Spaying and neutering refer to the surgical sterilization of an animal under general anesthesia.
Spaying is a surgical procedure for female animals. Technically known as an ovariohysterectomy, spaying removes a female animal's ovaries and uterus.
Neutering, or orchiectomy, removes the testicles from male pets and is considered a simpler surgery than a spay. The term 'neutering' can also sometimes be used to refer to 'fixing' both female and male animals.
There are several benefits of spaying or neutering your cat:
Spaying or neutering your dog has several key benefits:
According to the ASPCA (American Society for the Prevention of Cruelty to Animals), it is estimated that around 3.2 million cats enter US animal shelters every year.
The absolute best way for you to protect your cat from potential diseases and help to reduce the number of unwanted cats in San Diego area shelters is by spaying or neutering your feline friend.
It is estimated that cats in the USA kill between 1.4 billion and 3.7 billion birds every year. By helping to keep the number of homeless cats to a minimum, you help to save the lives of countless birds and other wildlife, some of which are endangered.
Neutering a male cat can help to curb many undesirable cat behaviors such as spraying urine indoors and around the house to mark territory, roaming, howling, and fighting with other intact (non-neutered) male cats. Reducing your cat's temptation to fight may also reduce their risk of injury, and of contracting Feline immunodeficiency virus (FIV) and Feline leukemia virus (FeLV).
Spaying a female cat before she enters her first heat cycle can help to reduce your cat's risk of developing pyometra (infection of the womb) and mammary tumors. It's also important to note that female cats carrying infectious diseases can pass serious conditions on to their kittens, who may then go on to spread the disease even further. In addition, the pregnancy and birth processes can be risky for younger cats, and costly to their owners.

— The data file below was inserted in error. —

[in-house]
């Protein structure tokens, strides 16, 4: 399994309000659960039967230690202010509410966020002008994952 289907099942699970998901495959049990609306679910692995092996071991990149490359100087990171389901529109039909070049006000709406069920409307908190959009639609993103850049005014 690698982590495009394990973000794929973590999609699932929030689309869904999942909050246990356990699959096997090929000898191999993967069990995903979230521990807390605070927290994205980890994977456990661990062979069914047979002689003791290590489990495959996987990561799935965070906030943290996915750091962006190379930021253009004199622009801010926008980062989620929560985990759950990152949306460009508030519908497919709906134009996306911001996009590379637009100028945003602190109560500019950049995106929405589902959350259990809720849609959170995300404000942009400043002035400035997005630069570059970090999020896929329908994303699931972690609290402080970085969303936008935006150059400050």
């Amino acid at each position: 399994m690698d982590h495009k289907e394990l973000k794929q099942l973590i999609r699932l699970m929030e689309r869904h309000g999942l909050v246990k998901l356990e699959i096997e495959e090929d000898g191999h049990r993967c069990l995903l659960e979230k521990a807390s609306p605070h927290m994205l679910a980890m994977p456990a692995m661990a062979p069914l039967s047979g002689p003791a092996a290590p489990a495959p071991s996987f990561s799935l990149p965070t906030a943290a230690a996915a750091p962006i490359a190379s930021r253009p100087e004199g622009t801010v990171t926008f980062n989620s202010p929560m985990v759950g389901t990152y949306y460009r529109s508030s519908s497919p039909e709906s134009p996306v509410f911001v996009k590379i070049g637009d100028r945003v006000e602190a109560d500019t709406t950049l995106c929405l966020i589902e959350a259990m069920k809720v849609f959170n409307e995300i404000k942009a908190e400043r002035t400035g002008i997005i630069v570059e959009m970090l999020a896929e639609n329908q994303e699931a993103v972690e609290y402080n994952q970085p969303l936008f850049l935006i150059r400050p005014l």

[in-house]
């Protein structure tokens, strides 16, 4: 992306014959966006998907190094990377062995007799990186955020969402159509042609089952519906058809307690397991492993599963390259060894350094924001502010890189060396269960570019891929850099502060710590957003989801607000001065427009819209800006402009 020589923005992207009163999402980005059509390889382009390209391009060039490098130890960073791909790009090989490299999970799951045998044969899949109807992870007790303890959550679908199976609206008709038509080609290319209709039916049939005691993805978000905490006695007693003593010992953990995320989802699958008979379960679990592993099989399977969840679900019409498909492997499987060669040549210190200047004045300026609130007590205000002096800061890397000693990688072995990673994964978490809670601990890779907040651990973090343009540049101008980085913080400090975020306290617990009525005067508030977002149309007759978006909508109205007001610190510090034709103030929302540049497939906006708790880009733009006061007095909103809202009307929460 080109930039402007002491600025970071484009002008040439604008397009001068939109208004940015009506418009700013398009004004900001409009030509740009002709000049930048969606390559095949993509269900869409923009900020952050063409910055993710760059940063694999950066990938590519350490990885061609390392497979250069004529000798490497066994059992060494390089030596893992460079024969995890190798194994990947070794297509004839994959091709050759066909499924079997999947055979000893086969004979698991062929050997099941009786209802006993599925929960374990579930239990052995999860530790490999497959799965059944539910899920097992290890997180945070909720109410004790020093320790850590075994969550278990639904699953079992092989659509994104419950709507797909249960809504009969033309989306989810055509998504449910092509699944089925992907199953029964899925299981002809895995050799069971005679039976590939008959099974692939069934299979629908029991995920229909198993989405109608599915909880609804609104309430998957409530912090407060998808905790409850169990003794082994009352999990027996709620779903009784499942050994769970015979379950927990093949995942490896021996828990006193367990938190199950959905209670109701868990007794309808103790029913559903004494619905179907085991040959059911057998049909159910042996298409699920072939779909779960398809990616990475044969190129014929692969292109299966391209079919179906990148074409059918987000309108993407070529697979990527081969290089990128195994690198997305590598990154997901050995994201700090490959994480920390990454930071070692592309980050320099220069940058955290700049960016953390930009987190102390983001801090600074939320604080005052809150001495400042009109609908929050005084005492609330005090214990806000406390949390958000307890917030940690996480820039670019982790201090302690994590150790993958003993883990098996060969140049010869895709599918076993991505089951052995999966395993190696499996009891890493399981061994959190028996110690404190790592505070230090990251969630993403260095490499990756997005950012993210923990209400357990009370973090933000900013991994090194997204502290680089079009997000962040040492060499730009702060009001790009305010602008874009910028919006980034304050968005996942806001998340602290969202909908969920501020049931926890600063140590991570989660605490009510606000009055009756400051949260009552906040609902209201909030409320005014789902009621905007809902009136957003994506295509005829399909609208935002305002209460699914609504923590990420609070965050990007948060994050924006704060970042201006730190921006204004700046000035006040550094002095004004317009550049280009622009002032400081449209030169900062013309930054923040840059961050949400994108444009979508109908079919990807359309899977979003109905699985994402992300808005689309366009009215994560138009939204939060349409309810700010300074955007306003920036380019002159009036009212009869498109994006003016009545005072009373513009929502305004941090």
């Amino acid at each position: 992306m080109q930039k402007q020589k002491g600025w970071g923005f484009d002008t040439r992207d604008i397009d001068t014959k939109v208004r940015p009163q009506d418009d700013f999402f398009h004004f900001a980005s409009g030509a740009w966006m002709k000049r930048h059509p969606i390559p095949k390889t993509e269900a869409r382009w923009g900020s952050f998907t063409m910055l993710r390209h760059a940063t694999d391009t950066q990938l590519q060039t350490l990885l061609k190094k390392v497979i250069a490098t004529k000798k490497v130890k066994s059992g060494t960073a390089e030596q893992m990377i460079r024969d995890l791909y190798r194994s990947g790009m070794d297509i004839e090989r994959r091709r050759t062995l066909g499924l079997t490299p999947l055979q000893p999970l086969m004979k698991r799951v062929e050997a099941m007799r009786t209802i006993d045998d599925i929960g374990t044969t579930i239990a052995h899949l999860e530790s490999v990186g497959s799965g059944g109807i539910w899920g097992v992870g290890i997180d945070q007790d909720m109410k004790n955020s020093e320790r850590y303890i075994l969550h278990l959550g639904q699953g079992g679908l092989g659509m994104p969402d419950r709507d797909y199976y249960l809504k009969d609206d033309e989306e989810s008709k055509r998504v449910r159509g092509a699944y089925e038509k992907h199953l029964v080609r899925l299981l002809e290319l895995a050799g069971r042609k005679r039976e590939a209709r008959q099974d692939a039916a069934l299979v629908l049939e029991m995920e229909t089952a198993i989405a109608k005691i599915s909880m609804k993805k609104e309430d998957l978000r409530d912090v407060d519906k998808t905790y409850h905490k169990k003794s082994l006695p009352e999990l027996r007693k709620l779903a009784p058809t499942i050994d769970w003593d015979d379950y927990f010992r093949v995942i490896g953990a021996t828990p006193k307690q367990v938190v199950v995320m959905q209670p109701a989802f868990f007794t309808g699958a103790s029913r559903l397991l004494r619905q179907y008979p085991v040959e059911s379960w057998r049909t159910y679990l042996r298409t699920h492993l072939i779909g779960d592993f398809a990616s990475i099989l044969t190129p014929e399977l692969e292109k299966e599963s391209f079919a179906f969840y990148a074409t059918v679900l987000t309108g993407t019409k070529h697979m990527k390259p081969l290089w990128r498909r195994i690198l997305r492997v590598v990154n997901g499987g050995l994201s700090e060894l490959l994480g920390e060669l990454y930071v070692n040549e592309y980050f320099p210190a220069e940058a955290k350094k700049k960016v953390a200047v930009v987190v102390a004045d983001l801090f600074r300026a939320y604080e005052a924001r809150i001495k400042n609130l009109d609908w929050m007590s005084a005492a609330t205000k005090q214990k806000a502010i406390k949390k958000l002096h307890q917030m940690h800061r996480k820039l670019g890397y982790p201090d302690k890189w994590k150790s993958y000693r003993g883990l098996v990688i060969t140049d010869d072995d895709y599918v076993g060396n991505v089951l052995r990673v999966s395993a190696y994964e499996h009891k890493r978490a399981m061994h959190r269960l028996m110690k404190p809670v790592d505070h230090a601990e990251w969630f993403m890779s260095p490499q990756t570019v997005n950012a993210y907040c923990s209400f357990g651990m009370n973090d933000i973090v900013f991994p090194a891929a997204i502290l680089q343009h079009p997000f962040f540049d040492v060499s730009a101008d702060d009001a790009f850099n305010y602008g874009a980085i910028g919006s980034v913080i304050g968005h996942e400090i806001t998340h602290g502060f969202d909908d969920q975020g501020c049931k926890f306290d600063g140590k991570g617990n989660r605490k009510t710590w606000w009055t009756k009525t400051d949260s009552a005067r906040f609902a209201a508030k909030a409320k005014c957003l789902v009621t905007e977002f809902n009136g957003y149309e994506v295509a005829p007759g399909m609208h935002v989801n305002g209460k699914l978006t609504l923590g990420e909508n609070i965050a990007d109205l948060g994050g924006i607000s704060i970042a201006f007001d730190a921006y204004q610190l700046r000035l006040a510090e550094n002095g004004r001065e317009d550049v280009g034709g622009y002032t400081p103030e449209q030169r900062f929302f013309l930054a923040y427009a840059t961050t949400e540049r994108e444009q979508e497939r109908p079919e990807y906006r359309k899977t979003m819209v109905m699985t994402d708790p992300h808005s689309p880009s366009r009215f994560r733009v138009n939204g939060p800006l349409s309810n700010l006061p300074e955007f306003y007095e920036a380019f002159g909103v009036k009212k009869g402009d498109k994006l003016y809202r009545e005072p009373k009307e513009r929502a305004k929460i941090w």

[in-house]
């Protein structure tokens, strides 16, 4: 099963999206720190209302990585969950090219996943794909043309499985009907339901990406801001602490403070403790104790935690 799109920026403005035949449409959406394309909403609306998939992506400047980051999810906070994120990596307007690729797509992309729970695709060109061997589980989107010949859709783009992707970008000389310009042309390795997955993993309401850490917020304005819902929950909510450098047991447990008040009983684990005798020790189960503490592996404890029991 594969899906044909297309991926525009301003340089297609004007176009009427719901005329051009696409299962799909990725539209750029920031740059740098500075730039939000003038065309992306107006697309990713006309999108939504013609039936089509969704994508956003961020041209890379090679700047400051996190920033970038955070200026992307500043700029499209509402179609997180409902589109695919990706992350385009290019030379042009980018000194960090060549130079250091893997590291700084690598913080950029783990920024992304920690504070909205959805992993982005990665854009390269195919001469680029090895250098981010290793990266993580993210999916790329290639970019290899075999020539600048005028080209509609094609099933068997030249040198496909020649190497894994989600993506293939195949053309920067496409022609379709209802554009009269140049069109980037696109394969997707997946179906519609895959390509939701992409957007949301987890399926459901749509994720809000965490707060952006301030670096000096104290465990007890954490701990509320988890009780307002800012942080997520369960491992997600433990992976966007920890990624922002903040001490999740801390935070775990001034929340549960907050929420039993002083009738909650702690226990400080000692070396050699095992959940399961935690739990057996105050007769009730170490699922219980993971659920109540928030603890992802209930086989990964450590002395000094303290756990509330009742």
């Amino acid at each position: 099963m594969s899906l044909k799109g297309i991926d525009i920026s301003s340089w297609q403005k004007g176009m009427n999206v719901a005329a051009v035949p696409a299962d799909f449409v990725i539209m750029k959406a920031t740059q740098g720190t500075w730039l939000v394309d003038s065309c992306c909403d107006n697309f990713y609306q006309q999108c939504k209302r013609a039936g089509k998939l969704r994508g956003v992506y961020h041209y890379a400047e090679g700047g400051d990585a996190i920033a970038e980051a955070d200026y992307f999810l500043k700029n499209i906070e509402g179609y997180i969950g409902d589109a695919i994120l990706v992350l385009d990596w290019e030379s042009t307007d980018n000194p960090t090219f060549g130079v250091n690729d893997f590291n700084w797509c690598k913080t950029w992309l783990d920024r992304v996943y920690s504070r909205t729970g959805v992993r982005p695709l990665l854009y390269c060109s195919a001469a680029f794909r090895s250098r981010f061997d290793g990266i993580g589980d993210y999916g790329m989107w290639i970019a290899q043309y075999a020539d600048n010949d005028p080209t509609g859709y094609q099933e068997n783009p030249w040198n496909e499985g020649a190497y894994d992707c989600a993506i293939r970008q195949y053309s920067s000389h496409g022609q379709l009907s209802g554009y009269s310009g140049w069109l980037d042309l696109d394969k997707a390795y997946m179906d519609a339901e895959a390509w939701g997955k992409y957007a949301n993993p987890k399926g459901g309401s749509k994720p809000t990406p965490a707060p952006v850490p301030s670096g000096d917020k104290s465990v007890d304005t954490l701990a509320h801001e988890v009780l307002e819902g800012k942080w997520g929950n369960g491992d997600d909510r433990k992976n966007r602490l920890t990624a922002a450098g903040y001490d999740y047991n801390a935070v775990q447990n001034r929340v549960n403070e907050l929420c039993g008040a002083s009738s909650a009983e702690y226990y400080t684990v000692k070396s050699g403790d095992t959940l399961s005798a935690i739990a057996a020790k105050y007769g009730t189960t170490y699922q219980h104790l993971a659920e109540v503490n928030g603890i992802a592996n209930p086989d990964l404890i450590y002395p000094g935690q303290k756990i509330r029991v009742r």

According to the ASPCA (American Society for the Prevention of Cruelty to Animals), approximately 3.3 million dogs enter shelters every year across the USA.
Spaying or neutering your dog is the best way for you to not only help reduce the overall number of unwanted puppies each year but also improve your pet's behavior and reduce their risk of some serious health conditions.
Female dog spaying can help to prevent serious health problems such as pyometra, (a potentially life-threatening uterine infection), and mammary cancer.
Male dog neutering helps to prevent your pet from developing testicular cancer and can also help reduce unwanted behaviors such as dog aggression, straying, and sexual behaviors such as 'humping'.
Consult with your veterinarian to determine the best age to spay or neuter your cat or dog. Some research indicates there may be long-term health benefits to spaying or neutering dogs after they have passed through puberty.
Although many veterinary professionals recommend that female animals be spayed before their first heat (as early as 5 months of age), there is increasing evidence that this is too young as the animals have not been allowed to fully develop and grow.
After spay surgery, some patients will need to be sent to a trusted critical care facility for overnight monitoring, while others will go home on the same day. The rule of thumb is generally 7-10 days of restricted activity.
If the surgery goes without incident, your dog or cat can usually go home on the same day of the procedure, with activity restricted for a few days while the incision heals.
For both procedures, we may send your pet home with a protective collar to keep it from licking the incision.
We typically book a follow-up visit to check on how well your pet has healed and to remove the stitches.
No, your pet will be under general anesthesia, and will not feel anything during the procedure.
Natural weight gain after your puppy or kitten's spay/neuter procedure is a normal part of them growing into adult animals.
However, your pet will not gain weight as a result of being spayed or neutered.
College Animal Hospital is happy to welcome new patients! Our experienced vets are passionate about the health of San Diego pets. Get in touch today to book your pet's first appointment.